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December 19, 2003

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How can anyone follow up on the excitement from a golden rock balancing on a strand of Buddha's hair? We don't try. Instead we return to Bago and explore its streets. During the Mon dynasty, circa 10th-16th centuries, Bago dominated as a major seaport and capital of lower Myanmar. When the Bago River changed its course and cut off the city from the sea, Bago lost its lifeline and became a dusty provincial town that remembers greatness in the form of old temples and Buddha statues.
Light up a cheroot, a cigar wrapped in the bark of the betel palm. Women work for 8 to 10 hours every day in the factory, hand wrapping 1000 cheroots per day for a few dollars pay. Somehow they keep smiling and even give away a few free cheroots.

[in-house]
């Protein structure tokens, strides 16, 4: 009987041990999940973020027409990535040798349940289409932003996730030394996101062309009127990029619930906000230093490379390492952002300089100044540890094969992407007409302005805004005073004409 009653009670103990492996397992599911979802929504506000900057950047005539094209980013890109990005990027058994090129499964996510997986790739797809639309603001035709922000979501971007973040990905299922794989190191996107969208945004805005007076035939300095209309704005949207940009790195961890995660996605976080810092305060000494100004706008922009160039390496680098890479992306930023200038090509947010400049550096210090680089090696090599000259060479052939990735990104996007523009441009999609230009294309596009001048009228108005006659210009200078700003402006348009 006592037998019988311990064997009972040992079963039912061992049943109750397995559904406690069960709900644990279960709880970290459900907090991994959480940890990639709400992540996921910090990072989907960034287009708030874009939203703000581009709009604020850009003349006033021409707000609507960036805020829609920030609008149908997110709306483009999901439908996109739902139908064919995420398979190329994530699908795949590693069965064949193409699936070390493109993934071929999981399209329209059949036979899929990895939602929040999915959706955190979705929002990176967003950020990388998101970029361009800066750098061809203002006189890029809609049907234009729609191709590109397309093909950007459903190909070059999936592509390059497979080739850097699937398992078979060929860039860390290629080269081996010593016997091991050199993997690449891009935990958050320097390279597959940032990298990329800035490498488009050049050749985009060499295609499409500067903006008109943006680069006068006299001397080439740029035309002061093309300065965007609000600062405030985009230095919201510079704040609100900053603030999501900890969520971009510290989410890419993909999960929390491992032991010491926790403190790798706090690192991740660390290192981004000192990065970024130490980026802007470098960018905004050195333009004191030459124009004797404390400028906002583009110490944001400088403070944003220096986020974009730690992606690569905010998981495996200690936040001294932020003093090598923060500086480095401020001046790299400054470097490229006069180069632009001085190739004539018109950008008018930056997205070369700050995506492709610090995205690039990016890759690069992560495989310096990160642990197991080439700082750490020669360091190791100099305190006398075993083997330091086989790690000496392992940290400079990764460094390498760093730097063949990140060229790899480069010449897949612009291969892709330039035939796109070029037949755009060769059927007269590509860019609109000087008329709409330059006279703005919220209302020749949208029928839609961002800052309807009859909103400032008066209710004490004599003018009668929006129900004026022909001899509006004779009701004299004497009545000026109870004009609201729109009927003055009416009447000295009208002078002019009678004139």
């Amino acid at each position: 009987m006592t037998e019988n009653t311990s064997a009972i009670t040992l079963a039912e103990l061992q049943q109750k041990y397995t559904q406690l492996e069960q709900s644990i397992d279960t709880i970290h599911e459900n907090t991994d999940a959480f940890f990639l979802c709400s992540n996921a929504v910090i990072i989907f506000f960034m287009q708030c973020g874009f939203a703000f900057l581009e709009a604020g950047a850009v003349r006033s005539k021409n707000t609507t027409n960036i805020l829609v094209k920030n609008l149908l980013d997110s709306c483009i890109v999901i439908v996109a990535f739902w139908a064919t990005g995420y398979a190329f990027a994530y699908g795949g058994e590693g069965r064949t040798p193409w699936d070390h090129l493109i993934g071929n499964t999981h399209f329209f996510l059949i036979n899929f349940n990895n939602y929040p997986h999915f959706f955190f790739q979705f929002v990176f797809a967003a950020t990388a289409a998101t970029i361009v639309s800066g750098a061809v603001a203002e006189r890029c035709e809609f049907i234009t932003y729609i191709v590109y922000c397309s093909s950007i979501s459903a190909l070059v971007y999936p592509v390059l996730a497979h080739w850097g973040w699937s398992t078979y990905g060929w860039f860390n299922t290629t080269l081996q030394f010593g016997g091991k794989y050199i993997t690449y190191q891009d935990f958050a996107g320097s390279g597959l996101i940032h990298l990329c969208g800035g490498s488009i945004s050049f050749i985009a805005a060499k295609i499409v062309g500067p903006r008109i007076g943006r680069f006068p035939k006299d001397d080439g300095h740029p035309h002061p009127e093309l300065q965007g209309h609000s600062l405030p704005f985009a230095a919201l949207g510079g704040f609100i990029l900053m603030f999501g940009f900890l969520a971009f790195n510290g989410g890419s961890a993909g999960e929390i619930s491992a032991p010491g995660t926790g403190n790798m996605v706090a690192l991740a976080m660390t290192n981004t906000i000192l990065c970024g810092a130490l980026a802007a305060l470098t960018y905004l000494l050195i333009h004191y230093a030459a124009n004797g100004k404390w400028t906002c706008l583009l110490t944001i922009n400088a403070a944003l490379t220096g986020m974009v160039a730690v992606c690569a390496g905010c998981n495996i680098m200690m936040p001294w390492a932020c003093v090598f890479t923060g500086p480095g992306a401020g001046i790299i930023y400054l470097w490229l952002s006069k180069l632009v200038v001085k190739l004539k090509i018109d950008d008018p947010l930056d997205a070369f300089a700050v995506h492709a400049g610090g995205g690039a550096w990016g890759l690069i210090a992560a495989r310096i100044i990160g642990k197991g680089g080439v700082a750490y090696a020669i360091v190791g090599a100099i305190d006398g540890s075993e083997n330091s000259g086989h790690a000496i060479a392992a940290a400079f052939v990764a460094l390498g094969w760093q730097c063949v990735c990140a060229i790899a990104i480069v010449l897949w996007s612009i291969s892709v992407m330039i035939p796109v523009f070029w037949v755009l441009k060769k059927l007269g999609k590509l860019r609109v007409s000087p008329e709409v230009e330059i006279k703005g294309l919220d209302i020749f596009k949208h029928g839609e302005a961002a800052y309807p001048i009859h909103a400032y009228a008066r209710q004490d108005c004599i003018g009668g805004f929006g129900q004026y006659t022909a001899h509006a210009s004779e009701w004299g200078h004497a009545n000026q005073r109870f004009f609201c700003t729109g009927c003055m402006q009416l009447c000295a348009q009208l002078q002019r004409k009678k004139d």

Bago couldn't call itself a city without a Buddha reclining nearby. This one claims to be the Southeast Asia's second biggest (after the one in Dawei) but it also claims to be the most lifelike. Buddha's eyes regard visitors and his feet lie splayed rather than parallel. A Mon King built this Buddha in 994 (restored in 1903). It's 180 feet long (a finger stretches to nine feet). We wonder who keeps track of the the biggest Buddha. The kids couldn't answer that question. Will the largest Buddha please stand up.